• TABLE OF CONTENTS
HIDE
 Copyright
 Studies with labeled fungicide...
 Studies with experimental...
 Reference






Group Title: AREC-A research report - Agricultural Research and Education Center - RH-1984-11
Title: Fungicide evaluations in support of registrations on foliage plants, June 1982 to February 1984
CITATION PAGE IMAGE ZOOMABLE PAGE TEXT
Full Citation
STANDARD VIEW MARC VIEW
Permanent Link: http://ufdc.ufl.edu/UF00066549/00001
 Material Information
Title: Fungicide evaluations in support of registrations on foliage plants, June 1982 to February 1984
Series Title: AREC-A research report
Physical Description: 6 p. : ; 28 cm.
Language: English
Creator: Chase, A. R ( Ann Renee )
Agricultural Research and Education Center (Apopka, Fla.)
Publisher: University of Florida, IFAS, Agricultural Research and Education Center-Apopka
Place of Publication: Apopka FL
Publication Date: 1984
 Subjects
Subject: Fungicides -- Testing -- Florida   ( lcsh )
Foliage plants -- Diseases and pests -- Control -- Florida   ( lcsh )
Genre: government publication (state, provincial, terriorial, dependent)   ( marcgt )
non-fiction   ( marcgt )
 Notes
Statement of Responsibility: A.R. Chase.
General Note: Caption title.
Funding: AREC-Apopka research report ;
 Record Information
Bibliographic ID: UF00066549
Volume ID: VID00001
Source Institution: Marston Science Library, George A. Smathers Libraries, University of Florida
Holding Location: Florida Agricultural Experiment Station, Florida Cooperative Extension Service, Florida Department of Agriculture and Consumer Services, and the Engineering and Industrial Experiment Station; Institute for Food and Agricultural Services (IFAS), University of Florida
Rights Management: All rights reserved, Board of Trustees of the University of Florida
Resource Identifier: oclc - 71315318

Table of Contents
    Copyright
        Copyright
    Studies with labeled fungicides
        Page 1
        Page 2
    Studies with experimental fungicides
        Page 3
        Page 4
        Page 5
    Reference
        Page 6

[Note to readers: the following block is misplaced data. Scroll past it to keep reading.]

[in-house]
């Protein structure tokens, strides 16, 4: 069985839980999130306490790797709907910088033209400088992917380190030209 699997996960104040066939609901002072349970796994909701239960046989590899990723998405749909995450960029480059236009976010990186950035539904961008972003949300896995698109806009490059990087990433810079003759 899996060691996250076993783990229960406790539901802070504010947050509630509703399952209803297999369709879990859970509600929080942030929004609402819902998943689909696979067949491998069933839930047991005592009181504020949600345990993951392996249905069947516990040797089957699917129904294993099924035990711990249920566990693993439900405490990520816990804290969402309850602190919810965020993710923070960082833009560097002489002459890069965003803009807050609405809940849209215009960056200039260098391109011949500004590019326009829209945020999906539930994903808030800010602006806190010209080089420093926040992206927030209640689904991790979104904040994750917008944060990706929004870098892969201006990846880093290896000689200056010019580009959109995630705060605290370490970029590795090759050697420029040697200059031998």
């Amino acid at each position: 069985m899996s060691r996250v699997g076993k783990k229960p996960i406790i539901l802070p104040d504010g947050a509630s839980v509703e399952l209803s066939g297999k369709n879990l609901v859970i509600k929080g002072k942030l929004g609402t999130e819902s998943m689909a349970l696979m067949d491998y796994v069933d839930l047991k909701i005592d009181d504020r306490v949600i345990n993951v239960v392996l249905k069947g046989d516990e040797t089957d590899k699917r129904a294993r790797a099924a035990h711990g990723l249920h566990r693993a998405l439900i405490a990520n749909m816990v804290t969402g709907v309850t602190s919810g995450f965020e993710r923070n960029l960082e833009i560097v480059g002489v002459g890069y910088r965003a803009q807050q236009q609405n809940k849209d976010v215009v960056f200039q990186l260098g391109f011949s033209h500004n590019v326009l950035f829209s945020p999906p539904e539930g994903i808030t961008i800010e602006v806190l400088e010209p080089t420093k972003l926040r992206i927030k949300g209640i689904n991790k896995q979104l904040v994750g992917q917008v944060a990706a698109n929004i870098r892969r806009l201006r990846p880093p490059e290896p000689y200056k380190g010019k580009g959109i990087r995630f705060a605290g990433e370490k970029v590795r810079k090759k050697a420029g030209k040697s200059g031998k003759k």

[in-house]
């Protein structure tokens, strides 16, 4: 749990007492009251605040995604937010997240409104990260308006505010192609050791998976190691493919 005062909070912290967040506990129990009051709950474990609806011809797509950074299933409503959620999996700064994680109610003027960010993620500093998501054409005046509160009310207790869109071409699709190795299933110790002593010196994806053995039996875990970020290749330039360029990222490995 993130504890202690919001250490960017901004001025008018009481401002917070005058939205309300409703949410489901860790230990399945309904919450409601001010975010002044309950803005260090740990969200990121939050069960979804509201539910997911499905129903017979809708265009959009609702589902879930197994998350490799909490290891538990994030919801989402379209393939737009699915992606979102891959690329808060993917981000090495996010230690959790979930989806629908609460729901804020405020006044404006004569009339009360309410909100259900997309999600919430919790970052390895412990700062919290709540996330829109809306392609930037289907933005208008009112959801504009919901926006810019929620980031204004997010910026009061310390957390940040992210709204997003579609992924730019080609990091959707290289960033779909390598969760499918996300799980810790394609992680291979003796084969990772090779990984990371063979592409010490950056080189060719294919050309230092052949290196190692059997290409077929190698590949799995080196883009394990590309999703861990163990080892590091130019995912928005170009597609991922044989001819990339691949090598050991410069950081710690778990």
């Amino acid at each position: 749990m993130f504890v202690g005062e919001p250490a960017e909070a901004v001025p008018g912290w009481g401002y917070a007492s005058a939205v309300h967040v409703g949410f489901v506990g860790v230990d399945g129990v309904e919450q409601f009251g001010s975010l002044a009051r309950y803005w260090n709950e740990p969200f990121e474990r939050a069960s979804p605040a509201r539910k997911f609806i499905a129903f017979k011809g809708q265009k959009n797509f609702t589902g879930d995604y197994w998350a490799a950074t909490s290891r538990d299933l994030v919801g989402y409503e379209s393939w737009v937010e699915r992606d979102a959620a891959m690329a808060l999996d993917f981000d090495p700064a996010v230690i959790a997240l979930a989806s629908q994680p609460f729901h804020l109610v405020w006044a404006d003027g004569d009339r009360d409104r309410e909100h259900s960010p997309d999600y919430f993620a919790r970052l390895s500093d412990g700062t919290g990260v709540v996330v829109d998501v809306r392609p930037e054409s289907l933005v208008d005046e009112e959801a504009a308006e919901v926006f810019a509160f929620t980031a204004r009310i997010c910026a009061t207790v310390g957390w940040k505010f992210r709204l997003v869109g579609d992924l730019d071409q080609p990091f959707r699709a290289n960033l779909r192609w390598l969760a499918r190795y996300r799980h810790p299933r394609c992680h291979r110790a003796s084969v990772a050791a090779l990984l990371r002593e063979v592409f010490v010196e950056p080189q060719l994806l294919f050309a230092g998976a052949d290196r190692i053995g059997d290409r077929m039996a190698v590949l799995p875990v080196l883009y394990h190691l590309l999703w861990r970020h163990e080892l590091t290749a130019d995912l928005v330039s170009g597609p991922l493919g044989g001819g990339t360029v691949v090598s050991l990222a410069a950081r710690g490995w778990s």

Full Text





HISTORIC NOTE


The publications in this collection do
not reflect current scientific knowledge
or recommendations. These texts
represent the historic publishing
record of the Institute for Food and
Agricultural Sciences and should be
used only to trace the historic work of
the Institute and its staff. Current IFAS
research may be found on the
Electronic Data Information Source
(EDIS)

site maintained by the Florida
Cooperative Extension Service.






Copyright 2005, Board of Trustees, University
of Florida







FUNGICIDE EVALUATIONS IN SUPPORT OF REGISTRATIONS ON FOLIAGE PLANTS
JUNE 1982 to FEBRUARY 1984

A. R. Chase
University of Florid ,~ 5
Agricultural Research and Ed ca ~T nte{3RAY
AREC-A Research Repor RH-84-11
JANI 28 '985
Fungicide evaluations conducted during th past 20 months involve both
established-and experimental compounds. In ea foA( ,-ifu g tested
were used at recommended rates and intervals as we -at- hig__ t.% to
test for possible phytotoxicity. Most of the trials were conducted to
evaluate the efficacy of the compounds in controlling specific pathogens on
specific plants. Several other efficacy and phytotoxicity trials conducted
during this period have been published previously and are not included in
this report. These are listed in the reference section.
Studies with Labeled Fungicides

Banrot 40WP and Subdue 2E
Objective Test the efficacy and phytotoxicity of these two soil drench
fungici.des-in root rot diseases under interiorscape conditions.

Need Very few fungicides are registered for use in the interiorscape at
this time and tests are required for labeling.

Methods Plants were grown to a finished size in the greenhouse before moving
into conditioning rooms. Plants were treated with the fungicides after
inoculation with Pythium splendens. The following treatments were employed: